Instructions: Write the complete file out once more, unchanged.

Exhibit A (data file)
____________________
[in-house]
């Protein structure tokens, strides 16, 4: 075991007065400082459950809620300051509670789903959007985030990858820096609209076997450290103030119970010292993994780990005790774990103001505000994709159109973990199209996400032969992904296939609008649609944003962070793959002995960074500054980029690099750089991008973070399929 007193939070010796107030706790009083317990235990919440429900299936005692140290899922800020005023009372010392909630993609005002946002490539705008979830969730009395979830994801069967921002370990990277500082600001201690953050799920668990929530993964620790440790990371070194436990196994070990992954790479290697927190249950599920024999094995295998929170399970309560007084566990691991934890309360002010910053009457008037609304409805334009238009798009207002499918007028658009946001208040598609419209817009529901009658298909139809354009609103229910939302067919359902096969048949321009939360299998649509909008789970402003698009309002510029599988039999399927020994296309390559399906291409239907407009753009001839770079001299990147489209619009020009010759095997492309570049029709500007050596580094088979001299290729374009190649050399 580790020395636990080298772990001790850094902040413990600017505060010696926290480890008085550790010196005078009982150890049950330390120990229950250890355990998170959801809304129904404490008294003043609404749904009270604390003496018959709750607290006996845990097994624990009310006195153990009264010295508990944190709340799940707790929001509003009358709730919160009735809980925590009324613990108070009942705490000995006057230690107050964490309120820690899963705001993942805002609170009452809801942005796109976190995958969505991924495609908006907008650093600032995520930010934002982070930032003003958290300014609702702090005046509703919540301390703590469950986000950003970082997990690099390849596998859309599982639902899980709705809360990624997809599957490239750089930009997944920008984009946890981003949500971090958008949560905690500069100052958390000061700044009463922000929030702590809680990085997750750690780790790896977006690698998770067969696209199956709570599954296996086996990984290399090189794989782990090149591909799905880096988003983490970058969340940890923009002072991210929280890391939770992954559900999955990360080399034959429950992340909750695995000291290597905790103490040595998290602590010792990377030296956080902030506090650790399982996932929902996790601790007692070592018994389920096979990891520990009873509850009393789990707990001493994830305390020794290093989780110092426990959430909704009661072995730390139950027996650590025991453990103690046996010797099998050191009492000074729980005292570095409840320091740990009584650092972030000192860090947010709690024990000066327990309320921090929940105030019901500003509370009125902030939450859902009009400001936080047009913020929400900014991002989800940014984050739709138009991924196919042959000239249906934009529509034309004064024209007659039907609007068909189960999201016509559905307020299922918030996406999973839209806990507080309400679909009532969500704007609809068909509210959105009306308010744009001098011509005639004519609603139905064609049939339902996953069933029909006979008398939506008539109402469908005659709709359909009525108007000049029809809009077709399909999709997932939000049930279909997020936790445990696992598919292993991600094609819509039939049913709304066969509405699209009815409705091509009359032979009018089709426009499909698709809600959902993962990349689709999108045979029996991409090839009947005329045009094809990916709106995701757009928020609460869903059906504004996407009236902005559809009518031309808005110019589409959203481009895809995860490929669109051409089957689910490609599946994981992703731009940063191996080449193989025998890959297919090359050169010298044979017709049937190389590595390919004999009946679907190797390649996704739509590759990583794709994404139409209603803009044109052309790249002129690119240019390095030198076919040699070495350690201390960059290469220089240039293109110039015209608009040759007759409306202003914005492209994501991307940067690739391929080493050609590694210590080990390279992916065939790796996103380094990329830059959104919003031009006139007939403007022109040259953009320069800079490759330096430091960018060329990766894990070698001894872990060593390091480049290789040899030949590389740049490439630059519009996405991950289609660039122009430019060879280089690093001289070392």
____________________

[in-house]
């Protein structure tokens, strides 16, 4: 075991007065400082459950809620300051509670789903959007985030990858820096609209076997450290103030119970010292993994780990005790774990103001505000994709159109973990199209996400032969992904296939609008649609944003962070793959002995960074500054980029690099750089991008973070399929 007193939070010796107030706790009083317990235990919440429900299936005692140290899922800020005023009372010392909630993609005002946002490539705008979830969730009395979830994801069967921002370990990277500082600001201690953050799920668990929530993964620790440790990371070194436990196994070990992954790479290697927190249950599920024999094995295998929170399970309560007084566990691991934890309360002010910053009457008037609304409805334009238009798009207002499918007028658009946001208040598609419209817009529901009658298909139809354009609103229910939302067919359902096969048949321009939360299998649509909008789970402003698009309002510029599988039999399927020994296309390559399906291409239907407009753009001839770079001299990147489209619009020009010759095997492309570049029709500007050596580094088979001299290729374009190649050399 580790020395636990080298772990001790850094902040413990600017505060010696926290480890008085550790010196005078009982150890049950330390120990229950250890355990998170959801809304129904404490008294003043609404749904009270604390003496018959709750607290006996845990097994624990009310006195153990009264010295508990944190709340799940707790929001509003009358709730919160009735809980925590009324613990108070009942705490000995006057230690107050964490309120820690899963705001993942805002609170009452809801942005796109976190995958969505991924495609908006907008650093600032995520930010934002982070930032003003958290300014609702702090005046509703919540301390703590469950986000950003970082997990690099390849596998859309599982639902899980709705809360990624997809599957490239750089930009997944920008984009946890981003949500971090958008949560905690500069100052958390000061700044009463922000929030702590809680990085997750750690780790790896977006690698998770067969696209199956709570599954296996086996990984290399090189794989782990090149591909799905880096988003983490970058969340940890923009002072991210929280890391939770992954559900999955990360080399034959429950992340909750695995000291290597905790103490040595998290602590010792990377030296956080902030506090650790399982996932929902996790601790007692070592018994389920096979990891520990009873509850009393789990707990001493994830305390020794290093989780110092426990959430909704009661072995730390139950027996650590025991453990103690046996010797099998050191009492000074729980005292570095409840320091740990009584650092972030000192860090947010709690024990000066327990309320921090929940105030019901500003509370009125902030939450859902009009400001936080047009913020929400900014991002989800940014984050739709138009991924196919042959000239249906934009529509034309004064024209007659039907609007068909189960999201016509559905307020299922918030996406999973839209806990507080309400679909009532969500704007609809068909509210959105009306308010744009001098011509005639004519609603139905064609049939339902996953069933029909006979008398939506008539109402469908005659709709359909009525108007000049029809809009077709399909999709997932939000049930279909997020936790445990696992598919292993991600094609819509039939049913709304066969509405699209009815409705091509009359032979009018089709426009499909698709809600959902993962990349689709999108045979029996991409090839009947005329045009094809990916709106995701757009928020609460869903059906504004996407009236902005559809009518031309808005110019589409959203481009895809995860490929669109051409089957689910490609599946994981992703731009940063191996080449193989025998890959297919090359050169010298044979017709049937190389590595390919004999009946679907190797390649996704739509590759990583794709994404139409209603803009044109052309790249002129690119240019390095030198076919040699070495350690201390960059290469220089240039293109110039015209608009040759007759409306202003914005492209994501991307940067690739391929080493050609590694210590080990390279992916065939790796996103380094990329830059959104919003031009006139007939403007022109040259953009320069800079490759330096430091960018060329990766894990070698001894872990060593390091480049290789040899030949590389740049490439630059519009996405991950289609660039122009430019060879280089690093001289070392």